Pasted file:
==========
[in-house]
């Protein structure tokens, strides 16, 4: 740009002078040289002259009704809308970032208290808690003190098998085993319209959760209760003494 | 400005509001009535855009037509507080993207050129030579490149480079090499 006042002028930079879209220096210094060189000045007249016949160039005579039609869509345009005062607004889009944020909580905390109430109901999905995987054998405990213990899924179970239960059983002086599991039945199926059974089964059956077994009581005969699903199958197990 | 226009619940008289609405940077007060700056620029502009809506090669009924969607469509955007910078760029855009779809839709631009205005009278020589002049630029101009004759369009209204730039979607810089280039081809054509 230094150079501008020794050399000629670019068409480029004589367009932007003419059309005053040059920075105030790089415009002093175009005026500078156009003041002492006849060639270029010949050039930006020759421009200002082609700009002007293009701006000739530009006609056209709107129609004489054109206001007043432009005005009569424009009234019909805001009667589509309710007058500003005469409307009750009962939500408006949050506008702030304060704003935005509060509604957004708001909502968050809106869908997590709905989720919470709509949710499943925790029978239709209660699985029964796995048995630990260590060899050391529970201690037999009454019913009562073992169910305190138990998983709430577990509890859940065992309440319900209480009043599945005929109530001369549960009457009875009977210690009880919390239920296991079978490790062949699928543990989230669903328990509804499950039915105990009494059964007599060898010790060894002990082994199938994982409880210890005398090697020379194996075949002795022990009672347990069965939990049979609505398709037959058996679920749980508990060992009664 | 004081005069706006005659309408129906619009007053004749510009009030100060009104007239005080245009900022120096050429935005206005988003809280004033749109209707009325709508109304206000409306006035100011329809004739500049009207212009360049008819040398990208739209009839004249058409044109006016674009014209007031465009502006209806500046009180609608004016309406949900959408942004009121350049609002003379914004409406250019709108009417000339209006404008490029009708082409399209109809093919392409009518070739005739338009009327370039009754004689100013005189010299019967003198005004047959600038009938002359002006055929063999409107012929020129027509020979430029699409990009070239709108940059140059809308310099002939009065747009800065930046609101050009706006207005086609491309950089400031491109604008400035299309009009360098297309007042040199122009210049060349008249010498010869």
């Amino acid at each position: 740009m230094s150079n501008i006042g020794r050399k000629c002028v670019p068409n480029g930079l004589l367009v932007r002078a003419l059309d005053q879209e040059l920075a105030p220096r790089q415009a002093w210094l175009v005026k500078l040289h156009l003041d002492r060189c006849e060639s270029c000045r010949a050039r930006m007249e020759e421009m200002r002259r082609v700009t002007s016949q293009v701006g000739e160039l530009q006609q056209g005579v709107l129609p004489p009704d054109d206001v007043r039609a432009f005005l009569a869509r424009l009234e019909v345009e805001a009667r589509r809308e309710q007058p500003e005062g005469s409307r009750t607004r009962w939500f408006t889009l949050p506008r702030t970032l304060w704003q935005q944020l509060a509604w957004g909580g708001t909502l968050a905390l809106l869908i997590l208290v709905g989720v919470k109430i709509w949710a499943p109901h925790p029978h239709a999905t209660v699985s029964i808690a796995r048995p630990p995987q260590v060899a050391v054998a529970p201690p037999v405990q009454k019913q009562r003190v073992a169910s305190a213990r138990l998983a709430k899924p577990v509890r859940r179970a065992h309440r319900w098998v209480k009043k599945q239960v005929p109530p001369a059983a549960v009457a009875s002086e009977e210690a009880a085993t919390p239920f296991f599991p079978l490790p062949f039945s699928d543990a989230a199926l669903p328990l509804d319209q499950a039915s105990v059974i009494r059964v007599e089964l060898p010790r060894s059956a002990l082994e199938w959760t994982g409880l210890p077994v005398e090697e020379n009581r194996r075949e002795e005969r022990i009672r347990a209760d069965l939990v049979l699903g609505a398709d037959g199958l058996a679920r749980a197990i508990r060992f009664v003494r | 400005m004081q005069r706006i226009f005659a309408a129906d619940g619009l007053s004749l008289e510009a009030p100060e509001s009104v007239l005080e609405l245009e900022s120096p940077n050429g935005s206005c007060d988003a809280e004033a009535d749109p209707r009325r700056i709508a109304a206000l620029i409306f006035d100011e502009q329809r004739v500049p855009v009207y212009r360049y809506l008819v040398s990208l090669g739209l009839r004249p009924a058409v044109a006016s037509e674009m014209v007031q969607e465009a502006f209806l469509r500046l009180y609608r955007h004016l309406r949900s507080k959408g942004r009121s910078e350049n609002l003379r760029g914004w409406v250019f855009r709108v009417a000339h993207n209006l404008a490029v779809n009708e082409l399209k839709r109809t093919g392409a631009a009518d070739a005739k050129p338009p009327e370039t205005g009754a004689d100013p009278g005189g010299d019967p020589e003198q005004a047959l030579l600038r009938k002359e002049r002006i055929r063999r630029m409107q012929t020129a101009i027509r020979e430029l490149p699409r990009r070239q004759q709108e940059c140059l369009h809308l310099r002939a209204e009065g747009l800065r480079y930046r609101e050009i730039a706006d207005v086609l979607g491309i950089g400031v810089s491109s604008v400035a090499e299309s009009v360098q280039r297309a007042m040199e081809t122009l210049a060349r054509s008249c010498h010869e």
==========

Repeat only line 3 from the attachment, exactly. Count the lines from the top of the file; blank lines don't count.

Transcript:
């Amino acid at each position: 740009m230094s150079n501008i006042g020794r050399k000629c002028v670019p068409n480029g930079l004589l367009v932007r002078a003419l059309d005053q879209e040059l920075a105030p220096r790089q415009a002093w210094l175009v005026k500078l040289h156009l003041d002492r060189c006849e060639s270029c000045r010949a050039r930006m007249e020759e421009m200002r002259r082609v700009t002007s016949q293009v701006g000739e160039l530009q006609q056209g005579v709107l129609p004489p009704d054109d206001v007043r039609a432009f005005l009569a869509r424009l009234e019909v345009e805001a009667r589509r809308e309710q007058p500003e005062g005469s409307r009750t607004r009962w939500f408006t889009l949050p506008r702030t970032l304060w704003q935005q944020l509060a509604w957004g909580g708001t909502l968050a905390l809106l869908i997590l208290v709905g989720v919470k109430i709509w949710a499943p109901h925790p029978h239709a999905t209660v699985s029964i808690a796995r048995p630990p995987q260590v060899a050391v054998a529970p201690p037999v405990q009454k019913q009562r003190v073992a169910s305190a213990r138990l998983a709430k899924p577990v509890r859940r179970a065992h309440r319900w098998v209480k009043k599945q239960v005929p109530p001369a059983a549960v009457a009875s002086e009977e210690a009880a085993t919390p239920f296991f599991p079978l490790p062949f039945s699928d543990a989230a199926l669903p328990l509804d319209q499950a039915s105990v059974i009494r059964v007599e089964l060898p010790r060894s059956a002990l082994e199938w959760t994982g409880l210890p077994v005398e090697e020379n009581r194996r075949e002795e005969r022990i009672r347990a209760d069965l939990v049979l699903g609505a398709d037959g199958l058996a679920r749980a197990i508990r060992f009664v003494r | 400005m004081q005069r706006i226009f005659a309408a129906d619940g619009l007053s004749l008289e510009a009030p100060e509001s009104v007239l005080e609405l245009e900022s120096p940077n050429g935005s206005c007060d988003a809280e004033a009535d749109p209707r009325r700056i709508a109304a206000l620029i409306f006035d100011e502009q329809r004739v500049p855009v009207y212009r360049y809506l008819v040398s990208l090669g739209l009839r004249p009924a058409v044109a006016s037509e674009m014209v007031q969607e465009a502006f209806l469509r500046l009180y609608r955007h004016l309406r949900s507080k959408g942004r009121s910078e350049n609002l003379r760029g914004w409406v250019f855009r709108v009417a000339h993207n209006l404008a490029v779809n009708e082409l399209k839709r109809t093919g392409a631009a009518d070739a005739k050129p338009p009327e370039t205005g009754a004689d100013p009278g005189g010299d019967p020589e003198q005004a047959l030579l600038r009938k002359e002049r002006i055929r063999r630029m409107q012929t020129a101009i027509r020979e430029l490149p699409r990009r070239q004759q709108e940059c140059l369009h809308l310099r002939a209204e009065g747009l800065r480079y930046r609101e050009i730039a706006d207005v086609l979607g491309i950089g400031v810089s491109s604008v400035a090499e299309s009009v360098q280039r297309a007042m040199e081809t122009l210049a060349r054509s008249c010498h010869e």